Following the international experience, the first step for Georgia to tackle the AI-related challenges and opportunities could be the development of a comprehensive AI strategy. The research aims to investigate the potential of developing a national AI strategy in Georgia, which could potentially create an opportunity for further sector-specific AI policy developments/research. Strategy document could serve as the foundation for AI ethics and policy development in the country.

Working on a national AI strategy requires the involvement of a wide group of actors, including government representatives, business companies/associations, international experts, representatives of academic/research institutions and the public.

AI technologies are broadly applied in several sectors, from military to education, that is why it is significant for the strategy document to be comprehensive and cover important areas of governance and economy. Having a clear strategy could help to coordinate several governmental policies and ensure that there is no contradiction between the AI strategic goals and certain sectoral goals. Therefore, the strategy preparation process has to be transparent and inclusive, to ensure the high legitimacy of the document. The international aspect of the AI policy is also significant, both in terms of potential risks and business opportunities.

The research would be based on a qualitative policy research method, combining the secondary research and interviews with the relevant industry experts. The quantitative method would also be used in certain cases. The research data will include official governmental documents (regulations, policy and strategy documents, decisions and the statements of the government officials) and academic literature related to legal, technical, economic and ethical aspects of AI. The scope of the research would be limited to the AI policy issues in Georgia, the EU, MSs. The examples from two neighboring countries of Georgia – Turkey and Russia would also be used.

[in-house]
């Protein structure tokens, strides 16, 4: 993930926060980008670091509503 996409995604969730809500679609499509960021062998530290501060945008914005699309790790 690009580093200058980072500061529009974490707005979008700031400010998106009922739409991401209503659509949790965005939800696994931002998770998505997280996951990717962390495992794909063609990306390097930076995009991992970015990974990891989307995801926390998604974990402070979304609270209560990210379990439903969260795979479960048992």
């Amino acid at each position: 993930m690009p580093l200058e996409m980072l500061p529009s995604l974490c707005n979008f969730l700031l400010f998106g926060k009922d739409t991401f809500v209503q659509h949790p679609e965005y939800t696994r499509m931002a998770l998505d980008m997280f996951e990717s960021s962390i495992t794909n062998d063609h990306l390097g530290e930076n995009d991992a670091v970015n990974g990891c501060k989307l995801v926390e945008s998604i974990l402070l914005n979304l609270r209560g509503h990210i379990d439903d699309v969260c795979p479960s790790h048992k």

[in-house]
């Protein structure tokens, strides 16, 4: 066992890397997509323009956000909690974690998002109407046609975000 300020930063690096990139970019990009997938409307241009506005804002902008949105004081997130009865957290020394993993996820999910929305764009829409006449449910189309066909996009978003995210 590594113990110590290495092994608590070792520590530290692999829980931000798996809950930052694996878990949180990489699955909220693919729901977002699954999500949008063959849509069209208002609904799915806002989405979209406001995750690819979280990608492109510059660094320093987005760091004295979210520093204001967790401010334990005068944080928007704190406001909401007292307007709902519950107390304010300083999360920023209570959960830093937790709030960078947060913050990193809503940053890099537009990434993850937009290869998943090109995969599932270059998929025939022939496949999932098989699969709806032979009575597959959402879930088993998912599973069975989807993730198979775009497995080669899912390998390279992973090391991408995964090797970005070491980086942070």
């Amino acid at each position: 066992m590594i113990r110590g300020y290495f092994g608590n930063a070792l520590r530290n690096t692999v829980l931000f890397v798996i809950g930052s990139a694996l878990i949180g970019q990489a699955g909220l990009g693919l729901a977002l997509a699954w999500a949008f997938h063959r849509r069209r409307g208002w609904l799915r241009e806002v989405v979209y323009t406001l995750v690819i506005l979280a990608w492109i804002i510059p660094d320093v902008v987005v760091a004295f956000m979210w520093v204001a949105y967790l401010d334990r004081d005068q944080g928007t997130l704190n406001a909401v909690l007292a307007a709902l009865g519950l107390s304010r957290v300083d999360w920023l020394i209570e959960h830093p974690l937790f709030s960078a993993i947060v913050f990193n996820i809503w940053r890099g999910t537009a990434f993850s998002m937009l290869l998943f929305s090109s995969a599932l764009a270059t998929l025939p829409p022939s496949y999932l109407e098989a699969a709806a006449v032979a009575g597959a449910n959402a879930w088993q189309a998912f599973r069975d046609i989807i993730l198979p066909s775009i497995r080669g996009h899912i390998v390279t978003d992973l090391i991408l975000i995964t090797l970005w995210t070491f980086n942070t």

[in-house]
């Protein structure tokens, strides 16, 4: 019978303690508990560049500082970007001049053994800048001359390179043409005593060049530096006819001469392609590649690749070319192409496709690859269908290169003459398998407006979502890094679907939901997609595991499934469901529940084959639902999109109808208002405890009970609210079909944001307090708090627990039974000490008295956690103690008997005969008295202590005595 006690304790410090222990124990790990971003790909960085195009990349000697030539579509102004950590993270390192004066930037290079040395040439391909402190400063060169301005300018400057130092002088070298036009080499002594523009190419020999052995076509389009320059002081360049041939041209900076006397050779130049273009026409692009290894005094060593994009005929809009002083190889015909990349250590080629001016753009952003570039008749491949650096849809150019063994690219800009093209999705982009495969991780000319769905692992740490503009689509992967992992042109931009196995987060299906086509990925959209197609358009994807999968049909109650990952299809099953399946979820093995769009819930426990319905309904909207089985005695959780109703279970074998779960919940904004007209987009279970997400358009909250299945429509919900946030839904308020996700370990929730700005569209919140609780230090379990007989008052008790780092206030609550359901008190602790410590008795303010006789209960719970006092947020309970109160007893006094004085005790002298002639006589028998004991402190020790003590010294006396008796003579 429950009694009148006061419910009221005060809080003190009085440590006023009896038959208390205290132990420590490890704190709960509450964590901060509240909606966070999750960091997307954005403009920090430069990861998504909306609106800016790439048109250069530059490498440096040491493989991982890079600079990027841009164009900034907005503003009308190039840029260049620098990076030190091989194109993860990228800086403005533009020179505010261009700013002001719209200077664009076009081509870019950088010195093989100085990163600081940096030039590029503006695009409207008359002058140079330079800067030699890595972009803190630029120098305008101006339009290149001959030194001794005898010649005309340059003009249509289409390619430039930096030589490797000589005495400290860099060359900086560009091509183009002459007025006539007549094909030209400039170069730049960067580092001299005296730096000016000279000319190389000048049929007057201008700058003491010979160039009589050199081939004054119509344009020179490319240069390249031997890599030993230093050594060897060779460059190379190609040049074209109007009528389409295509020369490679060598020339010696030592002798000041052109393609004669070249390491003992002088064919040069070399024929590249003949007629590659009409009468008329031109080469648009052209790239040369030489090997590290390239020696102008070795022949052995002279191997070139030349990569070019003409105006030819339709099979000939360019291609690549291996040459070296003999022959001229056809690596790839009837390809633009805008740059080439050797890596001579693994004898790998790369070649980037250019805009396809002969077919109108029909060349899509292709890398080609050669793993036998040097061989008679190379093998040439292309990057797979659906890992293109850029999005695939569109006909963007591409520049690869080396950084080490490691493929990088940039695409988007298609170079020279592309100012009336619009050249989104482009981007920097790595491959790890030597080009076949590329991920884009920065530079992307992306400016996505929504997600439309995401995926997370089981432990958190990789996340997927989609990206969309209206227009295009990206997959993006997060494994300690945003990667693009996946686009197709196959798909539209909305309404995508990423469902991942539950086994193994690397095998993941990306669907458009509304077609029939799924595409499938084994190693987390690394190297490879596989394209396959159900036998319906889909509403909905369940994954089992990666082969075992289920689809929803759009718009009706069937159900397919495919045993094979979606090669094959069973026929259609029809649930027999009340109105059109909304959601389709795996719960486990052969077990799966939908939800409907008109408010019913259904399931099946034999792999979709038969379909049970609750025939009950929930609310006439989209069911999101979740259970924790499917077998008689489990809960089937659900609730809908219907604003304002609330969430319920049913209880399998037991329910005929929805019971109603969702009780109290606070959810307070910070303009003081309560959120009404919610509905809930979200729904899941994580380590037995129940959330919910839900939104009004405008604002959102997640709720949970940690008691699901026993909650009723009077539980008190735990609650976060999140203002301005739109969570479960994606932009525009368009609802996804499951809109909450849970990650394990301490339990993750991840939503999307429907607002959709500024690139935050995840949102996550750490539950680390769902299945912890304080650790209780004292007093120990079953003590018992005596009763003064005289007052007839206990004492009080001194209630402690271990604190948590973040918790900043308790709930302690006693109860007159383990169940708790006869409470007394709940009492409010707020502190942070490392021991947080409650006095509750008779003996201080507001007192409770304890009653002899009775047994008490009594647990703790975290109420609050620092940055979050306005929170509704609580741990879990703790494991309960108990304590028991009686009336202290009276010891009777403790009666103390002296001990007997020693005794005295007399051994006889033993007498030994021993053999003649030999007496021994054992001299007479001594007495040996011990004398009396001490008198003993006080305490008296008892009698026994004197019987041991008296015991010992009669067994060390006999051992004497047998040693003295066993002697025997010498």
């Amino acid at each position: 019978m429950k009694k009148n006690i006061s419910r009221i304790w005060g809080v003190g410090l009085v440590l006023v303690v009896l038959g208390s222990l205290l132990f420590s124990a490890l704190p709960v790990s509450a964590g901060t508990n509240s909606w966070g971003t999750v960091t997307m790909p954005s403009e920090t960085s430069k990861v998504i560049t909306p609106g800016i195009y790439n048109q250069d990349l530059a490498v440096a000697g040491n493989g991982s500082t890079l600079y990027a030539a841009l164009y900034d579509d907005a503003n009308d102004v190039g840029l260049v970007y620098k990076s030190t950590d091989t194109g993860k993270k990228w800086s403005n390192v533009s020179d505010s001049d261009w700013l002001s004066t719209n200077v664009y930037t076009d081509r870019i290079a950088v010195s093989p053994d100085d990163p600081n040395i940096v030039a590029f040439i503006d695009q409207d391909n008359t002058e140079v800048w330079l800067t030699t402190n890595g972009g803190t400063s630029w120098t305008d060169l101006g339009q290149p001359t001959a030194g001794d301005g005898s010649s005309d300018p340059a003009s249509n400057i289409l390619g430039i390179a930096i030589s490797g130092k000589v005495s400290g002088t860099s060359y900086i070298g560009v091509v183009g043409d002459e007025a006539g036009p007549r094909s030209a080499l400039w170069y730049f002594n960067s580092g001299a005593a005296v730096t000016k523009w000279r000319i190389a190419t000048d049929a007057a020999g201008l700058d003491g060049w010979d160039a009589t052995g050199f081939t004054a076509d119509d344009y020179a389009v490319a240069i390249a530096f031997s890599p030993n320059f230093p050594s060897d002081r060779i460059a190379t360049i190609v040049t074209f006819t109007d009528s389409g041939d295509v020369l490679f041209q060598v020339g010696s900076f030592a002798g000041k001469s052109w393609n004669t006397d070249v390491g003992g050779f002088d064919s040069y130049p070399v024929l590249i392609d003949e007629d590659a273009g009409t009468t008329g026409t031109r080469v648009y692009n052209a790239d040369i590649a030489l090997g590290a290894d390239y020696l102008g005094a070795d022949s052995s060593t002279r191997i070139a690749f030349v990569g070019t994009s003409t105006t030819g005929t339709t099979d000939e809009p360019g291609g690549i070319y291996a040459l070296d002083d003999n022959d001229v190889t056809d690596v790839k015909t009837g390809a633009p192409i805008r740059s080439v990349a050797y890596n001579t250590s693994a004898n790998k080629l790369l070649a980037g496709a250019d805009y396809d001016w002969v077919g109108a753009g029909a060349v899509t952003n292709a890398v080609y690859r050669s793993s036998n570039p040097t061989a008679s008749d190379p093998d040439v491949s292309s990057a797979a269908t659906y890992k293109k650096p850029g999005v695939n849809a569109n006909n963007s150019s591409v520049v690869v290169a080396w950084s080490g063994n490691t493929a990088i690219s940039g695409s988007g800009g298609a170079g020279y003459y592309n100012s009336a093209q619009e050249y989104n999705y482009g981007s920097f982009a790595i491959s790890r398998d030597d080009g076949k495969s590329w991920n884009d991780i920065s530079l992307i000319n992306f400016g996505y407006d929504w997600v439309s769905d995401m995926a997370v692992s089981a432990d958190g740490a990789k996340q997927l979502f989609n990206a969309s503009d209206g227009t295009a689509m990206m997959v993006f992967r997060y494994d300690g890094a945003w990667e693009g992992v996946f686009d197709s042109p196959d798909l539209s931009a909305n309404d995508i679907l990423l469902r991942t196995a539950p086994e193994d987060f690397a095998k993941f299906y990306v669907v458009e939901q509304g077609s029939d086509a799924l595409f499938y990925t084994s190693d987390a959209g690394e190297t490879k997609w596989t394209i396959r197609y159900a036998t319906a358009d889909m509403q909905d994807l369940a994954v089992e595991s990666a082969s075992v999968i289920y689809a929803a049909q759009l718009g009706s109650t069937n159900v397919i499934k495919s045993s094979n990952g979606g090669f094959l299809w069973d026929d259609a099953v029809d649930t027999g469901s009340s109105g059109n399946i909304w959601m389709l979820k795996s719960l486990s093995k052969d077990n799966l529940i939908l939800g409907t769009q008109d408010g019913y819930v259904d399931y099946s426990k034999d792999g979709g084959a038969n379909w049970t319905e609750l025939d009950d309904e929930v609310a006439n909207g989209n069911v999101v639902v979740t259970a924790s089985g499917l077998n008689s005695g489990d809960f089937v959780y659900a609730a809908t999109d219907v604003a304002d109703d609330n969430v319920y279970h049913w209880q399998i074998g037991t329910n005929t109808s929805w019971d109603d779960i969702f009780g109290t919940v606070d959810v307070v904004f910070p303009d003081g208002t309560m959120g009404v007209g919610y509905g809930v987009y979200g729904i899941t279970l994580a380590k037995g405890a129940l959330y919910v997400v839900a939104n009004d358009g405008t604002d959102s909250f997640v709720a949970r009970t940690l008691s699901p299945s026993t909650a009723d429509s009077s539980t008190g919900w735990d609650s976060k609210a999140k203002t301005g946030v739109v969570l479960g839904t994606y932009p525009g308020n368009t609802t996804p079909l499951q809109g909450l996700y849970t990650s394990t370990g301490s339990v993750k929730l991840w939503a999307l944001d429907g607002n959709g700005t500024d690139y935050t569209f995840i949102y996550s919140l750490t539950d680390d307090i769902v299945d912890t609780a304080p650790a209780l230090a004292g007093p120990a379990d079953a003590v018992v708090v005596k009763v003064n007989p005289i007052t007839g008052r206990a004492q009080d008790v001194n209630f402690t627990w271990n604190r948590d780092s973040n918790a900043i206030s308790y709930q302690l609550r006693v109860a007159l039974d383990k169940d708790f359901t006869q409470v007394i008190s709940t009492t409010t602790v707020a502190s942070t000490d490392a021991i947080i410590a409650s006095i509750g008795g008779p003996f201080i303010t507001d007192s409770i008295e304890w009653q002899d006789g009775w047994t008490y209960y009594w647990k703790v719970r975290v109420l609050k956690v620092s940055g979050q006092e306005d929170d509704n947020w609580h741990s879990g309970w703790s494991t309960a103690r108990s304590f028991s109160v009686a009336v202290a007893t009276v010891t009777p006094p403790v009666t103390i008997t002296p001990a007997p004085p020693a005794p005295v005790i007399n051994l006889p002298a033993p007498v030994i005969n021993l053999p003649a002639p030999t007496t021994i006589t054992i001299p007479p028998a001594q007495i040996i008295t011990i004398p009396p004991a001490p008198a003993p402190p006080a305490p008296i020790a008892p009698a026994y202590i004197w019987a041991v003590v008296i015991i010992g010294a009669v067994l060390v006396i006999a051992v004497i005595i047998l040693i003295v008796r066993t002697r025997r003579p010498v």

The second chapter of the paper focuses on the definition, historical development, application and importance of AI. The third chapter describes recent AI policy developments in different countries and identifies the main characteristics of these policies. The fourth chapter maps AI in Georgia and explores the current state of play of AI in the country with regards to the policy/regulation, business and education sectors. Based on the findings of the previous chapters and considering the experience of foreign countries, the fifth chapter provides recommendations for governmental, business and education sectors. The findings of the research are concluded in the final chapter.

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This paper concentrates on the production and post-production (of audiovisual content) value chains within the creative industries sector and aims to facilitate dialogue between private and public sectors on the most critical policy/regulatory challenges. The paper is developed by PMCG under the USAID Economic Security Program. 

Tourism Sector in Georgia
10-Sep-2020

The aim of this document is to identify the key economic policy/regulatory challenges in Georgia’s tourism value chain and to facilitate dialogue between private and public sectors including a wide spectrum of civil society and political representatives. The paper is developed by PMCG under the USAID Economic Security Program.